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RE: User verification questions
From: Auri Rahimzadeh (Auriauri.net)
Date: Tue Oct 11 2005 - 11:17:51 CDT
While not a be-all-end-all approach, I've implemented the following on a few sites:
* Let the user create their own question/answer.
* Do not email usernames and passwords - require the user to call and verify information (with no disclosure or hints).
* Lock out invalid login attempts for minutes at a time to prevent brute force attacks.
* Encrypt all the personal+confidential data in the database and encrypt+hide the keys.
I question why you'd collect SSNs BEFORE an applicant has been hired. It seems unnecessary and dangerous to store along with so much other personal information.
Author, Geek My Ride
Author, Hacking the PSP
Co-Author, Hacking Digital Cameras
---------- Original Message ----------------------------------
From: "Derick Anderson" <dandersonvikus.com>
Date: Tue, 11 Oct 2005 12:00:47 -0400
>Thanks for the response. My company's particular situation is this:
>We offer a web-based HR job application for our clients, so we never
>actually see them. Because of this we actually do collect some senstive
>information as required by the job application such as SSN or driver's
>license if applicable. We also store the applicant data and provide a
>web-based console for the respective client HR organizations.
>The problem, as usual, is human-based. Management tells me (I am the sys
>admin) that some of our applicants are extremely computer-illiterate and
>email is way beyond them (how they manage the online application but
>can't fathom email is beyond me...). So my suggestion of requiring email
>was turned down.
>Primarily I am looking at password recovery, but also verification for
>our corporate clients who often request changes only we can make. In
>such a case passwords are not the issue, it's simply user verification.
>I think your first suggestion (random numbers on the screen) will work
>for us but we still need something more complete. I'm beginning to think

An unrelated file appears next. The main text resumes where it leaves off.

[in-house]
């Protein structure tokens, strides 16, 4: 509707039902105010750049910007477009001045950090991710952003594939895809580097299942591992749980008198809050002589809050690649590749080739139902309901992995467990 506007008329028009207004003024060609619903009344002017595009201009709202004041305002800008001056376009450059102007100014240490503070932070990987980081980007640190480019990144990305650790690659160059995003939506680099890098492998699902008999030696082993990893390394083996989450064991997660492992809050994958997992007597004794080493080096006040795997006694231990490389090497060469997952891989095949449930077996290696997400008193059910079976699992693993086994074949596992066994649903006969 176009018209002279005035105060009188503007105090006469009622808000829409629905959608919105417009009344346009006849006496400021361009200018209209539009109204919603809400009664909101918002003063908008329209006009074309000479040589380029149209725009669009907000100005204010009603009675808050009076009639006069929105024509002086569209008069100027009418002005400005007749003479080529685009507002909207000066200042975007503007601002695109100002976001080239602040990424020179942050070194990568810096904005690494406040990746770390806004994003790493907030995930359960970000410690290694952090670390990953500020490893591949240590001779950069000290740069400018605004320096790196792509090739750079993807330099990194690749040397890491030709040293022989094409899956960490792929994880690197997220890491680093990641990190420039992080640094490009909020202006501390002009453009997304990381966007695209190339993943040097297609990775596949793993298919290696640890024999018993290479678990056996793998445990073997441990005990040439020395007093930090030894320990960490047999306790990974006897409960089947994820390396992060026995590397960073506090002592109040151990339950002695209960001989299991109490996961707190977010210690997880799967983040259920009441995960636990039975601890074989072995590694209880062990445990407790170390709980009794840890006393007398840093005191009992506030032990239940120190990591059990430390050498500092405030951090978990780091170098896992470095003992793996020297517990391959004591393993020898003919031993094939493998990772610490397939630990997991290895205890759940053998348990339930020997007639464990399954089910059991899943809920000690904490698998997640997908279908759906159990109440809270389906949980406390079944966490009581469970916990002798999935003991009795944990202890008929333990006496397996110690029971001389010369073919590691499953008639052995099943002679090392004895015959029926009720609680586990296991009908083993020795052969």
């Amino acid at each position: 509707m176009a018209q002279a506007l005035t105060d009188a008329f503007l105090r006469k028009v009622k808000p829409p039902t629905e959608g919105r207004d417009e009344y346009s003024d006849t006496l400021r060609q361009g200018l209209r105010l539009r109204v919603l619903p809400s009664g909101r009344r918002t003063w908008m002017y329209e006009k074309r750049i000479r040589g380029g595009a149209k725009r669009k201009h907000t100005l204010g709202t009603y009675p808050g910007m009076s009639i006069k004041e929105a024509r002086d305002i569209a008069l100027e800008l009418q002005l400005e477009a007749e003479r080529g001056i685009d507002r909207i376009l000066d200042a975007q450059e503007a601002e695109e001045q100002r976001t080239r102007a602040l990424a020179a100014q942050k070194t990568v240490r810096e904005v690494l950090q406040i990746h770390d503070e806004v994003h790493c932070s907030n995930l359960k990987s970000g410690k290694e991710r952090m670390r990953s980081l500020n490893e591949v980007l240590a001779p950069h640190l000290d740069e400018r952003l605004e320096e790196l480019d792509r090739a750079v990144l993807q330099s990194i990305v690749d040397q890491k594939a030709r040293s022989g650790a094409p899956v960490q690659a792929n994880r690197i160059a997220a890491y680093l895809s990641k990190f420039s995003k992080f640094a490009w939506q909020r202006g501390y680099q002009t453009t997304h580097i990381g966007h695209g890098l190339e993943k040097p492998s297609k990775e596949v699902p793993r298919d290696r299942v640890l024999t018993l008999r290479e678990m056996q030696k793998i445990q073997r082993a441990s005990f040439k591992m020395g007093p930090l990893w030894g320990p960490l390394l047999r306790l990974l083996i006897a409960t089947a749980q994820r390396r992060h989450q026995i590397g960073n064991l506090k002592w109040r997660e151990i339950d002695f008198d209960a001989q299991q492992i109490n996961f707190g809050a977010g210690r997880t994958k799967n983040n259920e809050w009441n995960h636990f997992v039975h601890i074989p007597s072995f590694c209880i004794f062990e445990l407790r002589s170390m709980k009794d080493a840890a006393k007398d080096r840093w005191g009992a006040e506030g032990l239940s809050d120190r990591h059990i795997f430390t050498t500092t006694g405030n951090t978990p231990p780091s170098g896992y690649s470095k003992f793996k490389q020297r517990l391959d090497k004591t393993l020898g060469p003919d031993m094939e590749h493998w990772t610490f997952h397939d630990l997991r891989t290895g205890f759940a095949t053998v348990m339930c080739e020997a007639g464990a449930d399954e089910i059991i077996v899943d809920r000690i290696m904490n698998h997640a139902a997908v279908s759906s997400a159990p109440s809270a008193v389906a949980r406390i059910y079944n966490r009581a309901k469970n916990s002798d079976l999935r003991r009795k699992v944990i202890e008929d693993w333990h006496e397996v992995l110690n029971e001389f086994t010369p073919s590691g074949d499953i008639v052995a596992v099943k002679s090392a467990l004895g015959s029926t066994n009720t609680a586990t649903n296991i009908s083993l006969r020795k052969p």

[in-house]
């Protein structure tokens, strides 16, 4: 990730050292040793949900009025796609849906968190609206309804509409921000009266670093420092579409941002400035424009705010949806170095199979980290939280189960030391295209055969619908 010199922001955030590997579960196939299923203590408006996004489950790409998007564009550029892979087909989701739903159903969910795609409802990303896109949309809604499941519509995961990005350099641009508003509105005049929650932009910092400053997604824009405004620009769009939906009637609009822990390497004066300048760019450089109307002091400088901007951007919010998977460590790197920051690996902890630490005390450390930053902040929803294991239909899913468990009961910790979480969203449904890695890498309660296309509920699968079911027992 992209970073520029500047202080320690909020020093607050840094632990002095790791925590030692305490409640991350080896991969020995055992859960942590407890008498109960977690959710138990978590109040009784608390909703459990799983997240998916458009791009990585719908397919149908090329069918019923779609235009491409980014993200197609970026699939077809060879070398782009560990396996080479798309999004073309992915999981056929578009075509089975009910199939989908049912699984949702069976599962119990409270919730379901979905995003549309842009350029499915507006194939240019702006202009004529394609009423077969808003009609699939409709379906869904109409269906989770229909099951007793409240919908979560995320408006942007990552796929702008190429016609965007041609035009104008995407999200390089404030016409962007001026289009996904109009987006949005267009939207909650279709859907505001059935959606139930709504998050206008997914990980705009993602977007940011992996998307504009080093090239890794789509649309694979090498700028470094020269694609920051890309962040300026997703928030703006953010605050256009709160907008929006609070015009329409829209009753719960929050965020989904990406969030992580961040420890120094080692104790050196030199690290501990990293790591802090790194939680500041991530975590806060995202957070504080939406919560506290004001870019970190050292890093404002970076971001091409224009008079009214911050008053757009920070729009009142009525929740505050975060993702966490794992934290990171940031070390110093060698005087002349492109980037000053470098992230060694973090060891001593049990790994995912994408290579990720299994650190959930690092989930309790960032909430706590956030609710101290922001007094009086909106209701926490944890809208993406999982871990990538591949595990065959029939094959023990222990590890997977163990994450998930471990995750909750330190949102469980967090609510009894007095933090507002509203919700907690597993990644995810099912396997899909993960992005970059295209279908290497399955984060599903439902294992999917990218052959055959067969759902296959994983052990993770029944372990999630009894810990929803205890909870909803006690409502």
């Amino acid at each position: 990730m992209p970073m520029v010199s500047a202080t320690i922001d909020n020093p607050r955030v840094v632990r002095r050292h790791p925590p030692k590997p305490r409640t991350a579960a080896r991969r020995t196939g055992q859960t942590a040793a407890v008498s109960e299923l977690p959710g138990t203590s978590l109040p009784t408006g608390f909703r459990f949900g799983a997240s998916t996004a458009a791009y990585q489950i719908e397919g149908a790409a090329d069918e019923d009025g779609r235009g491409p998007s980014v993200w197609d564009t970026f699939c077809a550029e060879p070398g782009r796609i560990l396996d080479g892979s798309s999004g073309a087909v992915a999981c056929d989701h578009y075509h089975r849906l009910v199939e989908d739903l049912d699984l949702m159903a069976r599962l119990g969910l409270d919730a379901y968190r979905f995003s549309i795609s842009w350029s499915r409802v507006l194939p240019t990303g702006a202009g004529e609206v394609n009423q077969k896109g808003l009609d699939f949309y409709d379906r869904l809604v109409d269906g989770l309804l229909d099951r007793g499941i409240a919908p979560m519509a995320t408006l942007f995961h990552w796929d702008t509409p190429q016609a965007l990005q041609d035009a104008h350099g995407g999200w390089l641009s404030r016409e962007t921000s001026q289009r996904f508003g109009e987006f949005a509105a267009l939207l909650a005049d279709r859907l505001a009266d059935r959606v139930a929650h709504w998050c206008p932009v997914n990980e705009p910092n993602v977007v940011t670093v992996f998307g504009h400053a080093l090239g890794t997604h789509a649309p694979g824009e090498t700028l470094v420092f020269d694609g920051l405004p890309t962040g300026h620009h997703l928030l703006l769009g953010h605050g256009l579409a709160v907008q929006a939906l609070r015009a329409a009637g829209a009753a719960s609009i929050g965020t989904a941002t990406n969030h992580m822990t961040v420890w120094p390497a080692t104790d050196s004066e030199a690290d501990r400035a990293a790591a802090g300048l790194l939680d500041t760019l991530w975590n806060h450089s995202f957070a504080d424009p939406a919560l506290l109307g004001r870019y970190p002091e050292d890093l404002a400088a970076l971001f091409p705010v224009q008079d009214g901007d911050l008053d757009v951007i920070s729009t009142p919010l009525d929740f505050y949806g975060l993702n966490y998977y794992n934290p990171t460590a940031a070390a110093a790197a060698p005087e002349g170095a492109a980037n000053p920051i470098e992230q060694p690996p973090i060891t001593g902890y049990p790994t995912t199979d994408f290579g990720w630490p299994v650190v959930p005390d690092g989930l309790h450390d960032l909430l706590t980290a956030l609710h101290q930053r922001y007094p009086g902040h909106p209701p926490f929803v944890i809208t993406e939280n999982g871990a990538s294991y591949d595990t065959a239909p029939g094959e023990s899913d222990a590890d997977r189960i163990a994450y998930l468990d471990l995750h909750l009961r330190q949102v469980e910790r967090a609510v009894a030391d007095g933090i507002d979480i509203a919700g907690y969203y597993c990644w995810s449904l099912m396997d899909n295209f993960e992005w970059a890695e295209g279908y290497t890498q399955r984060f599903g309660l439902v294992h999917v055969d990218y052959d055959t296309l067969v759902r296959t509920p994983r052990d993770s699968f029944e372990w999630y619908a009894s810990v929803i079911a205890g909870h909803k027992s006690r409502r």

>that requiring email is the only good solution but I'm pretty sure that
>I'll get outvoted on that again.
>> -----Original Message-----
>> From: Andrew van der Stock [mailto:vanderajgreebo.net]
>> Sent: Tuesday, October 11, 2005 3:33 AM
>> To: Derick Anderson
>> Cc: webappsecsecurityfocus.com
>> Subject: Re: User verification questions
>> The quick answer is "none of the above". I regularly answer
>> random characters to them as I refuse to use them.
>> My litany of inexcusable design frights against these awful
>> interfaces are:
>> a) Privacy acts. You have to have a decent reason to collect
>> and keep private information. These q&a monstrosities do not
>> Businesses have NO reason to know my mother's maiden name.
>> They have NO reason to know my favorite pet's name.
>> Therefore, legally, you may not collect this information from
>> me under most privacy regimes.
>> b) Public sources. Most of the typical questions can be
>> derived from public sources (date of birth, license numbers,
>> credit checks, etc)
>> c) Laws and regulations surrounding certain types of
>> information, particularly government identifiers. You must
>> not collect or use certain pieces of information, such as SSN
>> or similar government identifiers.
>> d) "Guess an identity". Most people's favorite color is blue
>> (about 90% from my survey so far). Similar guess-able answers
>> can be used to get past help desks with many clerks as they
>> do not keep a track of the total number of failed accesses
>> through this back door password scheme.
>> e) Information Security Policy adherence. These systems are a
>> weak backdoor password system. Five question Q&A are the
>> equivalent of two character passwords in terms of entropy (at
>> best) and do not have any password aging, generally do not
>> have any brute force provisions (although I don't like
>> account lockout measures either), and thus fail to meet even
>> basic security least common denominator practice.
>> f) It's one factor security - "something you know". I'd have
>> an excellent chance at answering any of my family's Q&A's,
>> and a fairly good chance at any of my best friend's Q&A's.
>> Imagine if this was for a joint bank account where the two
>> parties are feuding - you've just given access to someone who
>> has no right to the account.
>> Lastly, there are usually much better ways to go about these
>> schemes than questions and answers.
>> a) if it's to identify someone to a help desk, use a random
>> number on the screen:
>> | Please call 1 800 LUSER, and quote "43743".
>> b) if it's to recover access to an account, even e-mail or
>> SMS resets are stronger than this - they are almost a
>> "something you have, something you know". If you value your
>> accounts, nothing beats face to face contact. Evidence of
>> identity is essential for trust in the account.
>> On 11/10/2005, at 12:47 AM, Derick Anderson wrote:
>> > What good questions can be used for user verification? I've
>> seen some
>> > password recovery interfaces which have the typical mother's maiden
>> > name, city of birth, etc. and others which let the user define
>> > their own
>> > question (a stupid idea in my opinion, but I'm willing to be
>> > educated).
>> > I'm thinking beyond a password recovery interface - I'm
>> more concerned
>> > with a general protocol that could be used in situations where email
>> > isn't an option.
>> > Thanks,
>> > Derick Anderson